An cigarette card of Renate Müller has been listed on EBay as Buy It Now for $2.99.
1906 – 1937
I’ve always gotten a frisson of enjoyment from Weimar-era Berlin culture, probably because like, in a good horror movie, we all know what’s coming. So my iPod is full of German jazz bands, and I also have (thanks to my German friend Bettina) a CD of Renate Müller’s recordings. Renate was the German equivalent of . . . hmmm . . . pre-Astaire Ginger Rogers would be the best example. Sassy but wholesome, a tough city gal with apple-cheeked good looks, and a terrific singing voice. But unlike Ginger, Renate vanished—quite mysteriously [she says, ominously]—by the end of the 1930s.
She came from a Very Good Family: wealthy newspaper people. Renate was one of those artsy teenagers who majors in acting, but thanks to looks, talent and money, she actually got work. Through the late 1920s and early ’30s, Renate learned her trade onstage and in small movie roles, hitting stardom as a flirtatious office girl in Die Privatsekretärin (1931). She also appeared in the English-language version, The Office Girl; Renate also spoke French, boding well for her career. From 1931-36, she starred in comedies, musicals, period pieces, dramas; her most famous film being the marvelous Viktor und Viktoria (1933), so much better and sexier and funnier than the pallid remakes starring Jessie Matthews and Julie Andrews. This version—written and directed by Reinhold Schünzel—was more like Rouben Mamoulian’s airy delight Love Me Tonight.
Then, as well all know, all hell broke loose. The German film industry was taken over by that unpleasant Mr. Goebbels, and much of the either talent fled or stayed away. Marlene Dietrich, Ernst Lubitsch, Fritz Lang, Michael Curtiz, Billy Wilder, Peter Lorre—Germany did not want to lose Renate Müller, too. She spoke French and English well enough to try a career elsewhere, and she had a Jewish boyfriend stashed away in Paris: she was being very closely watched-over. In 1937 Renate’s friend Thea von Harbou bullied her into making her only propaganda film, Togger (in which her father’s newspaper is taken over by evil Jews). The film opened on February 12, 1937; the usually busy actress sat idle thereafter—and died on October 7.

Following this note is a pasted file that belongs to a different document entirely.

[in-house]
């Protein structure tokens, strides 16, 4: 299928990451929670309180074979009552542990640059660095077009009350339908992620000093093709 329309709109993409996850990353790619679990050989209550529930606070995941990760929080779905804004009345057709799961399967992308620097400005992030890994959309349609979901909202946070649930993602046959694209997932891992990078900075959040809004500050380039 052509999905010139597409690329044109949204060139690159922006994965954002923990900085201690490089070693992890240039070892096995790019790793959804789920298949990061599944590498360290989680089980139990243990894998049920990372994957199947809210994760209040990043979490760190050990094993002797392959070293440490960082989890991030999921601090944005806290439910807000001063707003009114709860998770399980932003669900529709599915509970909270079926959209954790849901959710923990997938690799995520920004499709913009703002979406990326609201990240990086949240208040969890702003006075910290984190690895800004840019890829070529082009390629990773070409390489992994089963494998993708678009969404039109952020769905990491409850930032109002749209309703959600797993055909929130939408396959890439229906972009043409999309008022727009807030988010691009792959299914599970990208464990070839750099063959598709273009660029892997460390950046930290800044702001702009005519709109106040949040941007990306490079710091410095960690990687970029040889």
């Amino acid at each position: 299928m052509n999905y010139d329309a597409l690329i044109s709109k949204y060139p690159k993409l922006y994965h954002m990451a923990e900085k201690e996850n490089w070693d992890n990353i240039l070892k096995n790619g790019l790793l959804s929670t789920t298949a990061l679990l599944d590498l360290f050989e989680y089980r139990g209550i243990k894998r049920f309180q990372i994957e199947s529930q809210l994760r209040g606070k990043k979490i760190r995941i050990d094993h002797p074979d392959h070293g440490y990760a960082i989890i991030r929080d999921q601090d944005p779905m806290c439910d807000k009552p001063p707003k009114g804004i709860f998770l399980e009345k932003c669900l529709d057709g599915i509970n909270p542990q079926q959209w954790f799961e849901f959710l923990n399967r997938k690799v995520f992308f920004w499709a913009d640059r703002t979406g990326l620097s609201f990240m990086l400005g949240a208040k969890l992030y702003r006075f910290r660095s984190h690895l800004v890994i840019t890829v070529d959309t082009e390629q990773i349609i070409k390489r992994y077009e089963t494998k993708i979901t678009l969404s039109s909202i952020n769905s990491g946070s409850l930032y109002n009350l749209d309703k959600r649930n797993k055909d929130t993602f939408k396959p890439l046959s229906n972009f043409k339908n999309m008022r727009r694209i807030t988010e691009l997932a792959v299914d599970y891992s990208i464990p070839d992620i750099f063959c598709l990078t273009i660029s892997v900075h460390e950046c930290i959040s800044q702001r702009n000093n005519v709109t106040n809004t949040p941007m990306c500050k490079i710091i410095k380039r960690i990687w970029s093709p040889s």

Renate Müller’s death is just as mysterious as Thelma Todd’s or Olive Thomas’, but there were so many millions of deaths to come that hers quickly faded away. All that is known is that she fell from a window in early October 1937—sources vary on whether it was her home, a hotel or even a mental hospital. She had reportedly undergone some recent medical treatment (again, a knee injury, epilepsy and drug addiction are batted around). Renate lingered in the hospital for a day or two before dying from either head trauma or internal injuries; Goebbels tried to keep the funeral quiet and suggested that coworkers and fans ignore it, but even pro-Nazi Thea von Harbou showed up.
No one will ever know what happened to Renate: did she commit suicide out of despair at what was happening to her country, her career and her industry? Was she killed on the orders of Goebbels, afraid of yet another embarrassing defection of a star to America? Or did she just accidentally fall—people do fall out of windows sometimes. Renate Müller is pretty much forgotten even in Germany—Bettina tells me Germans do not see nearly as many old films on TV as we do in the US. There is only one English-language book on her (a really bizarre 1944 number called Queen of America? The Case of Renate Müller); a pretty good (I am told) German book was published recently, which does me no good, as my parents would not let me take “that language” in school (I must note here they did let me take French, and I can’t speak that either, so there you are).